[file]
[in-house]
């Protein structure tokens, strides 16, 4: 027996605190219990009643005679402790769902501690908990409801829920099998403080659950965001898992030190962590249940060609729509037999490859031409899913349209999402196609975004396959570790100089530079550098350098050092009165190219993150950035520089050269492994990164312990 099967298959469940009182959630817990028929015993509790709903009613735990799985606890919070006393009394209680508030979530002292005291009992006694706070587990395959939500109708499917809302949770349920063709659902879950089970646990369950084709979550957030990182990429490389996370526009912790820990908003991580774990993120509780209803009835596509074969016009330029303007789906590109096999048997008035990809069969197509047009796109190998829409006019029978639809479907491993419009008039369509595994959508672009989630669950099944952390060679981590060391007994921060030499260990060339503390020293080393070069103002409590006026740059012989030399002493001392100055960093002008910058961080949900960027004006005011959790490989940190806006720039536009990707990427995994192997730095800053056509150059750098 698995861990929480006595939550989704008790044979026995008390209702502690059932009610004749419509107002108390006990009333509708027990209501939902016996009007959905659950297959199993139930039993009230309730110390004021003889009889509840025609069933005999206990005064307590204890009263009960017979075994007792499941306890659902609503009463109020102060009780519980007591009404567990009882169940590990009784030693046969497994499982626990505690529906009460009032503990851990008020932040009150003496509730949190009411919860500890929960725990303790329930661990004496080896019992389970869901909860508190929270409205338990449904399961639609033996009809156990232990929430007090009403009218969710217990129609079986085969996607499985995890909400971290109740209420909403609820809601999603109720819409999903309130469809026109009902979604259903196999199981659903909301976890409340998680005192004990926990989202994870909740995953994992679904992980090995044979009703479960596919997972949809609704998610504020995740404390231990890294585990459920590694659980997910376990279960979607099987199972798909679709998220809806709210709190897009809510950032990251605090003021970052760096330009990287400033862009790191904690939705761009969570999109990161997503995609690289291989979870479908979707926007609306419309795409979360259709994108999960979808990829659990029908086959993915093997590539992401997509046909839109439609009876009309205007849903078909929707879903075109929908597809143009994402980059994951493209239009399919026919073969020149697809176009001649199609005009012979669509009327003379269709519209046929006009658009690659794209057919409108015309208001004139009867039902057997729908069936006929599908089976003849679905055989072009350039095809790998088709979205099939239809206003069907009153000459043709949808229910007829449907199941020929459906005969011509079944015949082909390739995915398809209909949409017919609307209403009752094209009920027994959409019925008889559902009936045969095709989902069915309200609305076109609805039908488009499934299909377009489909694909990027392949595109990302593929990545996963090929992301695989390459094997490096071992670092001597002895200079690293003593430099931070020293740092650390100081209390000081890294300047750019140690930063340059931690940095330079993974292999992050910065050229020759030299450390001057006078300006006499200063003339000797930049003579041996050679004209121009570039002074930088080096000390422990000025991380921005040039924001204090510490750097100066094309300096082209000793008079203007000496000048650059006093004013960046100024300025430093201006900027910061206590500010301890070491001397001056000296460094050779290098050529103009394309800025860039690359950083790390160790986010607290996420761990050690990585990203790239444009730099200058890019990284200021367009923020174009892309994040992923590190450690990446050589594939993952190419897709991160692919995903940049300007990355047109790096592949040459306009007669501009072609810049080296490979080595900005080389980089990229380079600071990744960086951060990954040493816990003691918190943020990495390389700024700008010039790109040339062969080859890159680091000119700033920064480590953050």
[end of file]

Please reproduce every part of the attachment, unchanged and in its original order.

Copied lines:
[in-house]
């Protein structure tokens, strides 16, 4: 027996605190219990009643005679402790769902501690908990409801829920099998403080659950965001898992030190962590249940060609729509037999490859031409899913349209999402196609975004396959570790100089530079550098350098050092009165190219993150950035520089050269492994990164312990 099967298959469940009182959630817990028929015993509790709903009613735990799985606890919070006393009394209680508030979530002292005291009992006694706070587990395959939500109708499917809302949770349920063709659902879950089970646990369950084709979550957030990182990429490389996370526009912790820990908003991580774990993120509780209803009835596509074969016009330029303007789906590109096999048997008035990809069969197509047009796109190998829409006019029978639809479907491993419009008039369509595994959508672009989630669950099944952390060679981590060391007994921060030499260990060339503390020293080393070069103002409590006026740059012989030399002493001392100055960093002008910058961080949900960027004006005011959790490989940190806006720039536009990707990427995994192997730095800053056509150059750098 698995861990929480006595939550989704008790044979026995008390209702502690059932009610004749419509107002108390006990009333509708027990209501939902016996009007959905659950297959199993139930039993009230309730110390004021003889009889509840025609069933005999206990005064307590204890009263009960017979075994007792499941306890659902609503009463109020102060009780519980007591009404567990009882169940590990009784030693046969497994499982626990505690529906009460009032503990851990008020932040009150003496509730949190009411919860500890929960725990303790329930661990004496080896019992389970869901909860508190929270409205338990449904399961639609033996009809156990232990929430007090009403009218969710217990129609079986085969996607499985995890909400971290109740209420909403609820809601999603109720819409999903309130469809026109009902979604259903196999199981659903909301976890409340998680005192004990926990989202994870909740995953994992679904992980090995044979009703479960596919997972949809609704998610504020995740404390231990890294585990459920590694659980997910376990279960979607099987199972798909679709998220809806709210709190897009809510950032990251605090003021970052760096330009990287400033862009790191904690939705761009969570999109990161997503995609690289291989979870479908979707926007609306419309795409979360259709994108999960979808990829659990029908086959993915093997590539992401997509046909839109439609009876009309205007849903078909929707879903075109929908597809143009994402980059994951493209239009399919026919073969020149697809176009001649199609005009012979669509009327003379269709519209046929006009658009690659794209057919409108015309208001004139009867039902057997729908069936006929599908089976003849679905055989072009350039095809790998088709979205099939239809206003069907009153000459043709949808229910007829449907199941020929459906005969011509079944015949082909390739995915398809209909949409017919609307209403009752094209009920027994959409019925008889559902009936045969095709989902069915309200609305076109609805039908488009499934299909377009489909694909990027392949595109990302593929990545996963090929992301695989390459094997490096071992670092001597002895200079690293003593430099931070020293740092650390100081209390000081890294300047750019140690930063340059931690940095330079993974292999992050910065050229020759030299450390001057006078300006006499200063003339000797930049003579041996050679004209121009570039002074930088080096000390422990000025991380921005040039924001204090510490750097100066094309300096082209000793008079203007000496000048650059006093004013960046100024300025430093201006900027910061206590500010301890070491001397001056000296460094050779290098050529103009394309800025860039690359950083790390160790986010607290996420761990050690990585990203790239444009730099200058890019990284200021367009923020174009892309994040992923590190450690990446050589594939993952190419897709991160692919995903940049300007990355047109790096592949040459306009007669501009072609810049080296490979080595900005080389980089990229380079600071990744960086951060990954040493816990003691918190943020990495390389700024700008010039790109040339062969080859890159680091000119700033920064480590953050």